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Preconception on Legalizing Marijuana
In most parts of the world, the use and possession of cannabis commonly referred to as marijuana is illegal. For instance, the United States is among the nation who have prohibited the use of marijuana as outlined by federal law under the Controlled Substance Act of 1970 (Cambron, Guttmannova, & Fleming p8). However, in the last few decades, marijuana has been an ardently discussed subject. In fact, in some of the United States contrary to the federal laws marijuana has increasingly been prescribed for a variety of medical reasons. Likewise, the number of people in the United States who are in favor of legalizing marijuana has doubled from the years 2000. About 61 percent of adult Americans are in support of making that the drug legal in the country, which accounts for six in every ten Americans (Cambron, Guttmannova, & Fleming p9). Most of those supporting legalizing Marijuana have put across a strong repeal against the prohibiting laws cutting across a wide range of factor. The health benefits, potential economic growth and better effects as compared to other drugs are some of the issues brought across slating the federal law. Therefore, this paper will discuss whether marijuana should be legalized by reflecting on preconceptions, learned ideas from inquiries, and the extent the research has changed my understanding of the topic.
The last decade has witnessed a dramatic long-term shift over the campaign in support of legalizing marijuana in the United States. The change has been caused by increased number of millennials who are currently between 18 and 34 years and in favor of the acts legalizing marijuana use not only for medical purposes but also as a recreation drug. Similarly, across all generation support for legalization has risen sharply except among the silent generation who are over 70 years. By taking a look at the 1980s, the use of cigarette in public and social places was a common trend. For instance, in some of the archives, there are pictures and tapes of some of the patients taking off their oxygen masks for a cigar and managers hosting board meetings smoking. Currently, tobacco smoking has declined considerably in the last few decades due to part of the legislation and shifting public attitudes. However, a significant number of people have continued to suffer in addiction either directly or indirectly. Therefore, with the turn of events from legalizing tobacco one would wonder could America be heading to decriminalizing another addictive drug. Based on Pew research at least one in every six teenagers who start using cannabis for recreation purposes become addicted (Geiger p2). As a result, this has been one of the growing concerns that would hinder anyone from supporting the use of marijuana in the country.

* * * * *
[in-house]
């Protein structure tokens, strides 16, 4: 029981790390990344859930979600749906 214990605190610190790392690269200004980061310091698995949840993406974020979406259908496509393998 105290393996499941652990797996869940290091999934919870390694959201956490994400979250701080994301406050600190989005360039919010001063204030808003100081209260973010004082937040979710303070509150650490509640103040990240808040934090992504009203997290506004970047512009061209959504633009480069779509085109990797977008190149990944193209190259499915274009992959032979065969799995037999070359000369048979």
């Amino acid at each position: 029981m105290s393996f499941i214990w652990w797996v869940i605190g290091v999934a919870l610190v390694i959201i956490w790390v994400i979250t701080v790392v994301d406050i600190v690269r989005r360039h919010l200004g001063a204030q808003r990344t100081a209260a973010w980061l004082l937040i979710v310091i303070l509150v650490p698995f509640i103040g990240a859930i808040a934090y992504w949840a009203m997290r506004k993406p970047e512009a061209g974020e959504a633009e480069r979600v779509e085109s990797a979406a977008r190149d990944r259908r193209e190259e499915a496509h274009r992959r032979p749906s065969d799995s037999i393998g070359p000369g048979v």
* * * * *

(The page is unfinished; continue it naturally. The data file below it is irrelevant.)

Psychiatric diseases are also associated with marijuana, which is one of the most shocking factual people have been considering before deciding on the vehemently contended debate. According to psychiatrists those who use cannabis heavily before the age of 25 are likely to experience permanent brain malfunction (Belville p3). Consequently, legalizing marijuana might take a whole generation to find out the imminent risks of its use. In fact, those who would be most affected would be one of the productive group in America. Therefore, will legalizing the drug make the American millennial guinea pigs despite being the future of the country (Belville p4)? The effects might be drastic just like in the case of cigarette and people might end suffering rather than having fun and making a profit from the associated businesses.
Similarly, people have been in doubt on the economic effects of legalizing marijuana. Tobacco and alcohol are some of the other related addictive drugs that continue to cost taxpayers to make up for illnesses-related losses. One might get interested in getting the real effects marijuana will have to taxpayers although a number continues to associate the drug with health benefits. Nevertheless, most of the state prisoners are charged with marijuana offenses mostly due to drunkenness driving, violence, and breaking other states laws. As a concerned person, one would tend to believe that legalizing marijuana would make the state worse and increase criminal justice costs.
Nevertheless, despite the negativity associated with marijuana and the effects it has had in some of the states where the ounce of marijuana have been decriminalized are not advance as the government might want to indicate. The number of marijuana users has been increasing every year, and the suppliers of the drug are not arrested. It is disappointing to have some people who are mostly users behind bars while the suppliers are making millions in a business the country terms illegal. In fact, the marijuana laws have not been consistently enforced making some states to legalize its use for recreation. Also, those who have been using the drug would not feel victimized and would interrelate with families and friends the same way people taking alcohol can interact with the society. The magnitude of the issue has attracted several researchers and authors to prepare reports in support or against legalizing marijuana.
Based on several investigations the following are some of the significant issues addressed by scientists, authors and research groups on legalizing marijuana.
Marijuana is Safer than Tobacco and Alcohol
One of the most disappointing issue when someone reflects on the manner America and other parts of the world legalized alcohol and tobacco despite being the two most damaging drugs. In the United States, they are over half a million death cases annually related to the two drugs. Alcohol and tobacco lead to several ailments and injuries affecting the society negatively regarding low productivity, health care cost and increased law-enforcement expenses. However, contrary to my earlier perception marijuana is nontoxic and has not been associated directly by any death in over 7000 years of human use. According to Bellville the problems linked to the drug are due to arrests, imprisonment and enduring hurdles generated by prohibition (Belville p3). As a result, decriminalizing marijuana is safer than tobacco and alcohol.